As schools of all nations, culturism holds that our schools must teach our heritage. Again, multiculturalism holds that we have no western core heritage. Our land is just a neutral space where various ephemerally distinct cultural groups play out universal values. Multicultural policy holds that if we emphasize our apparent-but-insignificant cultural diversity, we will arrive at universal agreement. Culturism, in taking values seriously, would expect cultures within our shores, if left to themselves and not taught the western historical narrative, may naturally turn anti-western. Thus culturism, possibly counter-intuitively, holds to particularism, and Kellor’s form of multiculturalism rests on the philosophy of universalism.

John Kenneth Press, Ph.D. is the author of Founding Mother: Frances Kellor and the Quest for Participatory Democracy.  www.franceskellor.com has more information

Friday, January 8, 2010

Culturism, Avatar, and the Death of the West

Avatar, the movie, illustrates all that is wrong with multiculturalism and shows how it threatens Western civilization. This film is easily summarized. It is the good indigenous people fighting the bad U.S. military. But, beyond the highest globally grossing film of all time having audiences cheering the killing of U.S. Marines, the film reflects even deeper multicultural truisms that we must combat with culturism or die.

This film provided a perfect representation of multiculturalism. At heart multiculturalism says to respect all cultures, except the West. This is because we are, as the film explains, seen as imperialist. And, as we have transformed the world, we have disproportionately disrupted the indigenous cultures multiculturalism celebrates. Culturism, by way of contrast, supports the West and recognizes progress.

In indigenous cultures, on average, Lawwrence Keeley and other anthropologists tell us, 25% of the male population died in warfare. And, there was yearly war. The population stayed low because of starvation and death in childbirth. And, while the men fought, women were beasts of burden. In 20th century Europe, by contrast, with its two World Wars, only 1.9% of males died in combat. Most Americans never go to War. Nearly none of us die in War. We live long lives with lots of comforts and food. If you are anti-War you should support the West.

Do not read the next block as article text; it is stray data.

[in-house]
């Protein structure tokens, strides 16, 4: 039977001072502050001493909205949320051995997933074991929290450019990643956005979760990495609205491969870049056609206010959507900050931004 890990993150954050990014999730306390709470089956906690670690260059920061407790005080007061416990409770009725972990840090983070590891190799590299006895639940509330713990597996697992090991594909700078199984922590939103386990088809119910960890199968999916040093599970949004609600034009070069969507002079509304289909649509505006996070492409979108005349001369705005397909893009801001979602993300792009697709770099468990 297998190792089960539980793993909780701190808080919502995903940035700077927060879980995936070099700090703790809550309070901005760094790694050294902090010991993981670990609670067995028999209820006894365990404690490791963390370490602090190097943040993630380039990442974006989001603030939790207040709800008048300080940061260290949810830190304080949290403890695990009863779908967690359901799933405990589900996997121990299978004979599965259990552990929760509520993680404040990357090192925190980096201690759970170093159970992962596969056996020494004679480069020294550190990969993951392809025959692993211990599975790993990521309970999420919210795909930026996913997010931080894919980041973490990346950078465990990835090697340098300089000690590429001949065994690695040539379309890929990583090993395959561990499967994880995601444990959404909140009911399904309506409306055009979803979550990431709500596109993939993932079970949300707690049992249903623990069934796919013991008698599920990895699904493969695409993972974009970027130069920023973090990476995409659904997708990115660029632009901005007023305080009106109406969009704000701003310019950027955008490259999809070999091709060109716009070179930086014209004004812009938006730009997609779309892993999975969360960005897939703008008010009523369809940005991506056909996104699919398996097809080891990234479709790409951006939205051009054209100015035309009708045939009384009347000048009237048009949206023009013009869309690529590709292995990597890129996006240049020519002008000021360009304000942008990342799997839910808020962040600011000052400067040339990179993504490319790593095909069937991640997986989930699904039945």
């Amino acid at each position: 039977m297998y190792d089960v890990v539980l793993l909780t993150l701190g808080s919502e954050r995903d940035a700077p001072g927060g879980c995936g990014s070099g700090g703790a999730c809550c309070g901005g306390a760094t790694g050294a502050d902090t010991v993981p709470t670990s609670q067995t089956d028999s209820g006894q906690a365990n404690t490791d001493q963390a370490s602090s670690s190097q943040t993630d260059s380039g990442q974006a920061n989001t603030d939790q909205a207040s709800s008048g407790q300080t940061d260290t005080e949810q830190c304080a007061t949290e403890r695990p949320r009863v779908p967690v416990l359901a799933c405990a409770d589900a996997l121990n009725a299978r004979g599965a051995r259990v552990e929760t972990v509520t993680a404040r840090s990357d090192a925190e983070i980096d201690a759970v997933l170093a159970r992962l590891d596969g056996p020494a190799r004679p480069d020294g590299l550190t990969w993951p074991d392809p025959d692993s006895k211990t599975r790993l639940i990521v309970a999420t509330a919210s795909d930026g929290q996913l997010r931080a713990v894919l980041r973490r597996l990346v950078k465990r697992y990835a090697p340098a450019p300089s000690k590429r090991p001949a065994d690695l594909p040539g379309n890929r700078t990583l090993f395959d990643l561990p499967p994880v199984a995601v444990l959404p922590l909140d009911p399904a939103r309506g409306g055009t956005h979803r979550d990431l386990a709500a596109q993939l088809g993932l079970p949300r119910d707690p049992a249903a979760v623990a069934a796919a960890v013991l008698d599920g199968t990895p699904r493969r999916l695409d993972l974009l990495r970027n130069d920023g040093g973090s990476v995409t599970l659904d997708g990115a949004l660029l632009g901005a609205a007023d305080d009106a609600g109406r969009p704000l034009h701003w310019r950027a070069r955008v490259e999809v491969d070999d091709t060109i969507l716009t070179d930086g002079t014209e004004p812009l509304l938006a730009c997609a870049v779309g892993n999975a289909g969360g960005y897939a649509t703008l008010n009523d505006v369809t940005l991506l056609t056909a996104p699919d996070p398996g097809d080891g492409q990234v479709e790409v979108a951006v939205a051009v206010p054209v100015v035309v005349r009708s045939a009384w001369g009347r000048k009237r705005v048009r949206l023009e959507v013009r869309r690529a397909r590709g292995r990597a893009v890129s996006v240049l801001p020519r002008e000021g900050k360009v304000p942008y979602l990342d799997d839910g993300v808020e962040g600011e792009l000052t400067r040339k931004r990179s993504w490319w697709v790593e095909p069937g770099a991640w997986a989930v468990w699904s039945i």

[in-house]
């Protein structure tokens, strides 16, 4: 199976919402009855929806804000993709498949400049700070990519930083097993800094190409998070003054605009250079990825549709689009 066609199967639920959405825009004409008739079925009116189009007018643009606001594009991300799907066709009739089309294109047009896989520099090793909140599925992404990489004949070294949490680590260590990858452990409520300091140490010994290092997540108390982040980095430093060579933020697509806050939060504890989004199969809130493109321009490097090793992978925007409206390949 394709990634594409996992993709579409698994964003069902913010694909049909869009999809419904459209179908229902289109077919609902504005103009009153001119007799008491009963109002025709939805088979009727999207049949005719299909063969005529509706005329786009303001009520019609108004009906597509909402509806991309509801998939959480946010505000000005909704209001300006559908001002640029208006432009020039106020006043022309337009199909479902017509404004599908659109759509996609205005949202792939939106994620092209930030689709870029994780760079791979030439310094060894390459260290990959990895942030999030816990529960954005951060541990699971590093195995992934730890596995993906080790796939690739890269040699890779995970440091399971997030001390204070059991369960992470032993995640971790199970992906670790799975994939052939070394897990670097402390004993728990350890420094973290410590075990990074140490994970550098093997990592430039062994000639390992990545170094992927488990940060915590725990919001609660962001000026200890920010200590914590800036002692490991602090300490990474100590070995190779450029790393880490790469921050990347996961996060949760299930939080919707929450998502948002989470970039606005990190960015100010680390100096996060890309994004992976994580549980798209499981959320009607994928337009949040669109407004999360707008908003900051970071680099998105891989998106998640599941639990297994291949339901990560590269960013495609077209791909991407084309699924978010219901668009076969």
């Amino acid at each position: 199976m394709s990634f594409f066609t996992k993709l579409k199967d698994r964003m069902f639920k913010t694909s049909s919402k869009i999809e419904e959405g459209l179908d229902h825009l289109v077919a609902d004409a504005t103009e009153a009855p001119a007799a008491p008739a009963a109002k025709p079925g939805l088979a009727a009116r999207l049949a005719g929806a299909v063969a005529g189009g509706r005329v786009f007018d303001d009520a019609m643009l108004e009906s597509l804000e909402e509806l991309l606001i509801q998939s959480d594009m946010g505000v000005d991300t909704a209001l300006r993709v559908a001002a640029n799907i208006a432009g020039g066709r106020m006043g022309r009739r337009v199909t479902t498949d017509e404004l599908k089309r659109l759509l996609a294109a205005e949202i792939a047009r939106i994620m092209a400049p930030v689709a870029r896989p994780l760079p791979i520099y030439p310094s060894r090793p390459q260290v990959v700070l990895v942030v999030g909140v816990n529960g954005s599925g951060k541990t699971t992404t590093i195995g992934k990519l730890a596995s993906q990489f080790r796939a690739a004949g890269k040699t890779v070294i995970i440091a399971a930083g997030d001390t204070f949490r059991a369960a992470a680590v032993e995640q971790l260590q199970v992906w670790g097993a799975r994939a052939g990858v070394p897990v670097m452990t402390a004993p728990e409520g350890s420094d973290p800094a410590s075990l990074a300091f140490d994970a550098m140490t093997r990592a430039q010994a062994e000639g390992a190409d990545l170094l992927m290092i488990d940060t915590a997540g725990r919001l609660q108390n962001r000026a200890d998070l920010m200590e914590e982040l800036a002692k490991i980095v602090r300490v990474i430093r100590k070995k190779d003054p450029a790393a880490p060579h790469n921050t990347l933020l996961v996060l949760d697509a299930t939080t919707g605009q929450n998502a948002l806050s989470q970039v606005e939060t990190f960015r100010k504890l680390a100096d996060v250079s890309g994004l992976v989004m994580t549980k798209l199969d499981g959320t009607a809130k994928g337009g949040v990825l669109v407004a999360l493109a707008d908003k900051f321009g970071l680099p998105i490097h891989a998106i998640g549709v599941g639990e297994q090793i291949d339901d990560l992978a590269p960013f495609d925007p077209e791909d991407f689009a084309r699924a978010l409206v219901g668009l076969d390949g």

Indigenous poplutions were not the angelic environmentalists of left leaning Hollywood minds. As the indigenous population spread across North America, it wiped out 85% of the large mammals. Jared Diamond, in Collapse, tells us that Arizona used to be forested. The locals used all the trees and descended into cannibalism, before Columbus arrived. And remember Easter Island? Science solved the Ozone problem. To abandon the West and rationality is to destroy the hope of environmental management.

The film backs an array of pathological leftist multicultural thoughts. This film, as multiculturalism generally, denigrates progress and the West for having made it. The lead character says the indigenous will not give up their way of life for “lite beer and blue jeans.” The West is more than that. We have taken the world from one of scared superstition and constant warfare to a place with comfort and progress. Thanks to the West, slavery is nearly gone and the world population is booming.